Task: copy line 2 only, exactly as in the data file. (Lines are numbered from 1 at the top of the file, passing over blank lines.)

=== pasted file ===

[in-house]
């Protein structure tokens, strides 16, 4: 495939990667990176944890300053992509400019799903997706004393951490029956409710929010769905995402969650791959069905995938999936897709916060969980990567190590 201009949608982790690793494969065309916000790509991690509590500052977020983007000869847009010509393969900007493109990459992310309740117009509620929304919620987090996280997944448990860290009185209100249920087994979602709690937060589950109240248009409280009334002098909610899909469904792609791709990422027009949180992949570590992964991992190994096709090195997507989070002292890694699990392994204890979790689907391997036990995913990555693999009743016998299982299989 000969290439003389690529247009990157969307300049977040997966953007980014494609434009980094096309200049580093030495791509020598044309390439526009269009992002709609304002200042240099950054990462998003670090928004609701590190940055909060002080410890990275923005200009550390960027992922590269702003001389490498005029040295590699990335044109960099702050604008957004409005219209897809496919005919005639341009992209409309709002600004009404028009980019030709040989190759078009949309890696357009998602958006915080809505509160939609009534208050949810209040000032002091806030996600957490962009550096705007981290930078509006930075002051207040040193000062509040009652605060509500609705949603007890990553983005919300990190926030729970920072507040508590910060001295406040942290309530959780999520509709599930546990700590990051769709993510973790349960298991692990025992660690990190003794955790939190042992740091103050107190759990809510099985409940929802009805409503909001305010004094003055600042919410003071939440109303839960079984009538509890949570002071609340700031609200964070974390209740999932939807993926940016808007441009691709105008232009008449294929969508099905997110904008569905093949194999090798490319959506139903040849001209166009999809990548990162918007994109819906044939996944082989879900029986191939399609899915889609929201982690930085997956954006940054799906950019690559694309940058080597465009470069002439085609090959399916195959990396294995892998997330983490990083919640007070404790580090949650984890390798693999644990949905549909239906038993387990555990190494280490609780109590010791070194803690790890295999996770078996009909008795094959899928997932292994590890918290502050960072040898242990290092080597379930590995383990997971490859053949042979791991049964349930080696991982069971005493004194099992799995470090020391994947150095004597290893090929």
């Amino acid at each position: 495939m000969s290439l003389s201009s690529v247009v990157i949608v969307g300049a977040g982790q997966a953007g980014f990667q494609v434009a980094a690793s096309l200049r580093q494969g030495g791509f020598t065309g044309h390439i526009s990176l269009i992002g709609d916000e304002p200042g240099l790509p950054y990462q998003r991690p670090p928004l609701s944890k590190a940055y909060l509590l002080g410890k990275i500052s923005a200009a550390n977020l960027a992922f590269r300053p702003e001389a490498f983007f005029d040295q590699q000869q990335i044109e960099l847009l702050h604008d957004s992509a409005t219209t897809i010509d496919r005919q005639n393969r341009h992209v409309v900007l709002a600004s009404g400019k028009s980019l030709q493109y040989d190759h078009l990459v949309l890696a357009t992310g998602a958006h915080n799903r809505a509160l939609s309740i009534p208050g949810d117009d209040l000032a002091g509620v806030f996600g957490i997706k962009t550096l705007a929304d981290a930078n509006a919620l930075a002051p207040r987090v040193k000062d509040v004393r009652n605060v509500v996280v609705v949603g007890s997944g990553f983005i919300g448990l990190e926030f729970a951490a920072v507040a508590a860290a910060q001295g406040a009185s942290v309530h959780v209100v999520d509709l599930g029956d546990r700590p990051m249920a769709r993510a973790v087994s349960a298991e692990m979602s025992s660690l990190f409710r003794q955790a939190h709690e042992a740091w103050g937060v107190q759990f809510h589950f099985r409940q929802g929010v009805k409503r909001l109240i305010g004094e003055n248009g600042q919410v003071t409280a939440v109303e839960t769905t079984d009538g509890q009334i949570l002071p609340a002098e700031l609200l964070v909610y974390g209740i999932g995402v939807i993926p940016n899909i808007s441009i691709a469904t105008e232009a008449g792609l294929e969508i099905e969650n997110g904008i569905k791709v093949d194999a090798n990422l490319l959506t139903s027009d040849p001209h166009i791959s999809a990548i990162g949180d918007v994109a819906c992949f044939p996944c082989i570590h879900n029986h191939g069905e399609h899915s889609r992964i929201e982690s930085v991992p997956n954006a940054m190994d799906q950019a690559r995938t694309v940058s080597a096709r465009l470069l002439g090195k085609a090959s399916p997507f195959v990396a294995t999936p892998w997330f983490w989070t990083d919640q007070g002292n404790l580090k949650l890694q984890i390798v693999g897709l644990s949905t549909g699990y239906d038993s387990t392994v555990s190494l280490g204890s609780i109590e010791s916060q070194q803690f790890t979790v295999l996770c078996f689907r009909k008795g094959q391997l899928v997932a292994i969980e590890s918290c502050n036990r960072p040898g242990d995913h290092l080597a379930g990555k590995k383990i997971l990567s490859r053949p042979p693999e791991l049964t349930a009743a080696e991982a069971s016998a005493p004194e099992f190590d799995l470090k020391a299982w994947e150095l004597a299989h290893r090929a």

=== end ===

């Protein structure tokens, strides 16, 4: 495939990667990176944890300053992509400019799903997706004393951490029956409710929010769905995402969650791959069905995938999936897709916060969980990567190590 201009949608982790690793494969065309916000790509991690509590500052977020983007000869847009010509393969900007493109990459992310309740117009509620929304919620987090996280997944448990860290009185209100249920087994979602709690937060589950109240248009409280009334002098909610899909469904792609791709990422027009949180992949570590992964991992190994096709090195997507989070002292890694699990392994204890979790689907391997036990995913990555693999009743016998299982299989 000969290439003389690529247009990157969307300049977040997966953007980014494609434009980094096309200049580093030495791509020598044309390439526009269009992002709609304002200042240099950054990462998003670090928004609701590190940055909060002080410890990275923005200009550390960027992922590269702003001389490498005029040295590699990335044109960099702050604008957004409005219209897809496919005919005639341009992209409309709002600004009404028009980019030709040989190759078009949309890696357009998602958006915080809505509160939609009534208050949810209040000032002091806030996600957490962009550096705007981290930078509006930075002051207040040193000062509040009652605060509500609705949603007890990553983005919300990190926030729970920072507040508590910060001295406040942290309530959780999520509709599930546990700590990051769709993510973790349960298991692990025992660690990190003794955790939190042992740091103050107190759990809510099985409940929802009805409503909001305010004094003055600042919410003071939440109303839960079984009538509890949570002071609340700031609200964070974390209740999932939807993926940016808007441009691709105008232009008449294929969508099905997110904008569905093949194999090798490319959506139903040849001209166009999809990548990162918007994109819906044939996944082989879900029986191939399609899915889609929201982690930085997956954006940054799906950019690559694309940058080597465009470069002439085609090959399916195959990396294995892998997330983490990083919640007070404790580090949650984890390798693999644990949905549909239906038993387990555990190494280490609780109590010791070194803690790890295999996770078996009909008795094959899928997932292994590890918290502050960072040898242990290092080597379930590995383990997971490859053949042979791991049964349930080696991982069971005493004194099992799995470090020391994947150095004597290893090929």